the IJ and BIA believed that the effect of these incidents, and therefore their significance, dissipated over time. This is a conclusion that, on its face, is not wholly unreasonable. Nevertheless, it fails to account for the fact that, although somewhat removed in time, the incidents took place when Mr. Kholyavskiy was child, which rendered his experiences even more traumatic. The second aspect of Mr. Kholyavskiy's situation that justified remand was the background of pervasive harassment that the Kholyavskiy family, as a unit, endured. However, in Mr. Kholyavskiy's submissions to the BIA and to this court, he often tied the discussion of the threats and harassment experienced by his family to the discussion of whether he still maintained his legal status as a refugee. With respect to the latter issue, the BIA correctly ruled that, after Mr. Kholyavskiy became a lawful permanent resident, he was no longer a refugee for purposes of a statutory presumption of persecution. Where the BIA's analysis went astray, however, was in failing to recognize that, regardless of his refugee status, these events still were relevant to the question whether Mr. Kholyavskiy endured past persecution. In other words, although his refugee status did not survive the grant of lawful permanent residency, the historical facts on which that status was based did not change. In sum, there is no question that, based on the BIA's failure to consider Mr. Kholyavskiy's age at the time of the incidents and its failure to consider Mr. Kholyavskiy's mistreatment against the background of pervasive antisemitic actions towards the Kholyavskiy family,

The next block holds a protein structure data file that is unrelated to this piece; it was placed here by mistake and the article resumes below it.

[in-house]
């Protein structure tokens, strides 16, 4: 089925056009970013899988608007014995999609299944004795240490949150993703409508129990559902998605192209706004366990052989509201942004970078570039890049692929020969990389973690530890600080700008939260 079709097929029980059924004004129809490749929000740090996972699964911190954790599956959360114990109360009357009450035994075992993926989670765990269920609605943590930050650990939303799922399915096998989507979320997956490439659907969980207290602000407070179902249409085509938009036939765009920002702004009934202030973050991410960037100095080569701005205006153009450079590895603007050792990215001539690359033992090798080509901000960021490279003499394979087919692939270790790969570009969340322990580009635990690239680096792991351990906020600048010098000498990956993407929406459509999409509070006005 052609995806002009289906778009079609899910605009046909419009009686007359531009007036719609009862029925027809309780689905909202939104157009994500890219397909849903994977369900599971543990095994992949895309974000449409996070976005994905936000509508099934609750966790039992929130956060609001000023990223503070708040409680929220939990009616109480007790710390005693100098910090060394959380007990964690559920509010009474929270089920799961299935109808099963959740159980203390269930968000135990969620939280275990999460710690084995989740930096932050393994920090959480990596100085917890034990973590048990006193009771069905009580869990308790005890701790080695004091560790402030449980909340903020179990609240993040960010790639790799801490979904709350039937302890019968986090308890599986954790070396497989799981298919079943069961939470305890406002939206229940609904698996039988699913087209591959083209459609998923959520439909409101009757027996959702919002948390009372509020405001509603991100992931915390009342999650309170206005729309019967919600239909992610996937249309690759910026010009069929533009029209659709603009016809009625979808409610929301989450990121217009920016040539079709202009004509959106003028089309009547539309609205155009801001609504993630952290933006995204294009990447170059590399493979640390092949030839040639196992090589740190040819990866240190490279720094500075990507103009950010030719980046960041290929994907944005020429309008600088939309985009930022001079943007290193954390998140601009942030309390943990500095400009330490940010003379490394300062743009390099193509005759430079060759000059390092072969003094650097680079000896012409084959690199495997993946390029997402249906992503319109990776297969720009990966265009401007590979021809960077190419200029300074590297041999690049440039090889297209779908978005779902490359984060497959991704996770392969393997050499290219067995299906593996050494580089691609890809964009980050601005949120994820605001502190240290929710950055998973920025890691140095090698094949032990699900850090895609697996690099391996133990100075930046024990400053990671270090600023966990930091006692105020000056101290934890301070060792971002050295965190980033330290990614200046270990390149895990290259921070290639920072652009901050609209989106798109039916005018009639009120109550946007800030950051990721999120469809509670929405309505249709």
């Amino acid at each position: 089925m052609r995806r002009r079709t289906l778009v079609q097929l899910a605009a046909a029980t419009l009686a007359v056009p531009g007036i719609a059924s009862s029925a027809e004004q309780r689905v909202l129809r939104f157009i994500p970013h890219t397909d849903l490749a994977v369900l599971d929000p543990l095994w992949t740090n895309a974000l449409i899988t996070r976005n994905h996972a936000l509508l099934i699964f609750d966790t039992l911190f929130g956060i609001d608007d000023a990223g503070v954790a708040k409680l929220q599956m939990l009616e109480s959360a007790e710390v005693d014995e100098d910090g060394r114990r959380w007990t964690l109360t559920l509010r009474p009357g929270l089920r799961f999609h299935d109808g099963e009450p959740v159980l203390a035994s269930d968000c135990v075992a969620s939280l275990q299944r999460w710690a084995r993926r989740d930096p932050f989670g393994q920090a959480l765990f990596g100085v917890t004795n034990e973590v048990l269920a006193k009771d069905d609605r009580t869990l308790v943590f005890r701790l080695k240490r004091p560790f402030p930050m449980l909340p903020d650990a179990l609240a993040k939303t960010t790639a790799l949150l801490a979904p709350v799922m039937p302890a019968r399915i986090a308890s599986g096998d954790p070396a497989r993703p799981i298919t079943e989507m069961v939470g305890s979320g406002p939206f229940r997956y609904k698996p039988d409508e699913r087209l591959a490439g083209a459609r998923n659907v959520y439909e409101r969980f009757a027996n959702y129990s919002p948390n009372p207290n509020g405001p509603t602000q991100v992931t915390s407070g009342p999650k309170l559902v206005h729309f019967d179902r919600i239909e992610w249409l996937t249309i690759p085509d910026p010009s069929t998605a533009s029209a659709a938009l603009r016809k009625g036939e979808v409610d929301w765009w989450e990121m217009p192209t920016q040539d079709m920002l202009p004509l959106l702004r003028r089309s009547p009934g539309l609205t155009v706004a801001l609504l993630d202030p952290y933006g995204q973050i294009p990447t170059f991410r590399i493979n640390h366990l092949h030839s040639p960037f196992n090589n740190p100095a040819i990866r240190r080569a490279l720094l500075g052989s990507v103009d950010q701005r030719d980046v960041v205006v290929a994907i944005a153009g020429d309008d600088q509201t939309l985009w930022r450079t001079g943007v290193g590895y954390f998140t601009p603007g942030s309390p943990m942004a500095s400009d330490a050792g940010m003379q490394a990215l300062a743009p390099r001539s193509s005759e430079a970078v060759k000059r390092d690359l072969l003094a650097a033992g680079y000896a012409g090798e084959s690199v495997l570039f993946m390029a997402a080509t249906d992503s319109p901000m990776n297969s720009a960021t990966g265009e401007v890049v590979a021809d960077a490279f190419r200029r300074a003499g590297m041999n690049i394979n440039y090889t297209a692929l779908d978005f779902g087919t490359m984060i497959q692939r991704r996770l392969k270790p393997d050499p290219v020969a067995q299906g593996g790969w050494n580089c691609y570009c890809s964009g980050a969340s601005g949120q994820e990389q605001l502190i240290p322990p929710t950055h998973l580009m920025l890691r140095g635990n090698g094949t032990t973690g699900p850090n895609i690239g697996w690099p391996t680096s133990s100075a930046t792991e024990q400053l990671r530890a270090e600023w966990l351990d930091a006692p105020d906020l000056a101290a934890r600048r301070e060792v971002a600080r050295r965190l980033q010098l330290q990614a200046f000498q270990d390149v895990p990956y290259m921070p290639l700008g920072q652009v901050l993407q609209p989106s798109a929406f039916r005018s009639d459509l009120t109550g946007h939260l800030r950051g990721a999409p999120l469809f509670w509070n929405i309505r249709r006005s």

Mr. Kholyavskiy's asylum claim had to be remanded to the BIA. However, the confluence of factors here--Mr. Kholyavskiy's age, the lapse of time, the claim of continued refugee status, and harassment targeted at the family as a unit--places this outside of the mine-run of cases. This is not a case in which the BIA or the Government chose to ignore precedent or relevant facts; instead, it is a situation in which the combination of the petitioner's immigration status and his family and personal history made the appropriate standard difficult to discern. We believe that this "uncertainty in the law arising from . . . the novelty of the question weighs in the government's favor when analyzing the reasonableness of the government's litigation position." Marcus, 17 F.3d at 1037.
3. Finally, we turn to the Government's position with respect to humanitarian asylum. On his petition for review, the focus of Mr. Kholyavskiy's humanitarian-asylum argument was 8 C.F.R. § 1208.13(b)(1)(iii)(A), which allows for a grant of humanitarian asylum based on the severity of past persecution. We agreed with the BIA that Mr. Kholyavskiy did not qualify for humanitarian asylum under this provision. However, Mr. Kholyavskiy's submission also referenced generally 8 C.F.R. § 1208.13(b)(1), which encompasses grants of humanitarian asylum based on the severity of past persecution as well as on the reasonable likelihood that the applicant "will suffer other serious harm upon removal" to his country of origin. 8 C.F.R. § 1208.13(b)(1)(iii)(B).
Our review of the entire humanitarian-asylum provision, combined with Mr. Kholyavskiy's factual presentation concerning the hardships he would face if removed to Russia, convinced us that Mr. Kholyavskiy sufficiently had raised the issue of prospective harm and that we therefore should remand the case to the BIA so it could consider whether Mr. Kholyavskiy was eligible for relief under § 1208.13(b)(1)(iii)(B). See Kholyavskiy, 540 F.3d at 577. However, it does not follow that the BIA's initial failure to consider this possible avenue of relief, or the Government's defense of the BIA's decision with respect to humanitarian asylum, was unreasonable. Although Mr. Kholyavskiy raised the general provision as well as supporting facts, his presentation on this issue was less than explicit. The BIA's focus, therefore, on humanitarian asylum based on the severity of past persecution, as opposed to the likelihood of future harm, was not unreasonable.
Conclusion For the reasons set forth above, we believe that the Government's position in the underlying litigation was substantially justified. We therefore deny M r. Kholyavskiy's petition for fees and costs. P ETITION DENIED.